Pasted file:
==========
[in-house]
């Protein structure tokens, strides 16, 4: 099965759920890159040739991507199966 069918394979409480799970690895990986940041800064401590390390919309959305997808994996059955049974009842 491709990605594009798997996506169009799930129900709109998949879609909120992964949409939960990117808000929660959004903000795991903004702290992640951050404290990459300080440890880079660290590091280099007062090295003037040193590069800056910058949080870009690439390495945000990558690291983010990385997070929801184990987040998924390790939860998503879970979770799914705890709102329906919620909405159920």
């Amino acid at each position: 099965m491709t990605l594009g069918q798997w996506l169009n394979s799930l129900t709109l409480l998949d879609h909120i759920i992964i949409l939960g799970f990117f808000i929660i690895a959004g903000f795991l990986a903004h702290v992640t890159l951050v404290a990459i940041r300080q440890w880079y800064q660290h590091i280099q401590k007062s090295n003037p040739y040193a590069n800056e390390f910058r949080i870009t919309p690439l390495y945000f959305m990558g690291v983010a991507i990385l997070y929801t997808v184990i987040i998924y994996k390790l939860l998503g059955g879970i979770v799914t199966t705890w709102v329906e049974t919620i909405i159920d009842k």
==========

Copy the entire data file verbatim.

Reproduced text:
[in-house]
């Protein structure tokens, strides 16, 4: 099965759920890159040739991507199966 069918394979409480799970690895990986940041800064401590390390919309959305997808994996059955049974009842 491709990605594009798997996506169009799930129900709109998949879609909120992964949409939960990117808000929660959004903000795991903004702290992640951050404290990459300080440890880079660290590091280099007062090295003037040193590069800056910058949080870009690439390495945000990558690291983010990385997070929801184990987040998924390790939860998503879970979770799914705890709102329906919620909405159920």
């Amino acid at each position: 099965m491709t990605l594009g069918q798997w996506l169009n394979s799930l129900t709109l409480l998949d879609h909120i759920i992964i949409l939960g799970f990117f808000i929660i690895a959004g903000f795991l990986a903004h702290v992640t890159l951050v404290a990459i940041r300080q440890w880079y800064q660290h590091i280099q401590k007062s090295n003037p040739y040193a590069n800056e390390f910058r949080i870009t919309p690439l390495y945000f959305m990558g690291v983010a991507i990385l997070y929801t997808v184990i987040i998924y994996k390790l939860l998503g059955g879970i979770v799914t199966t705890w709102v329906e049974t919620i909405i159920d009842k």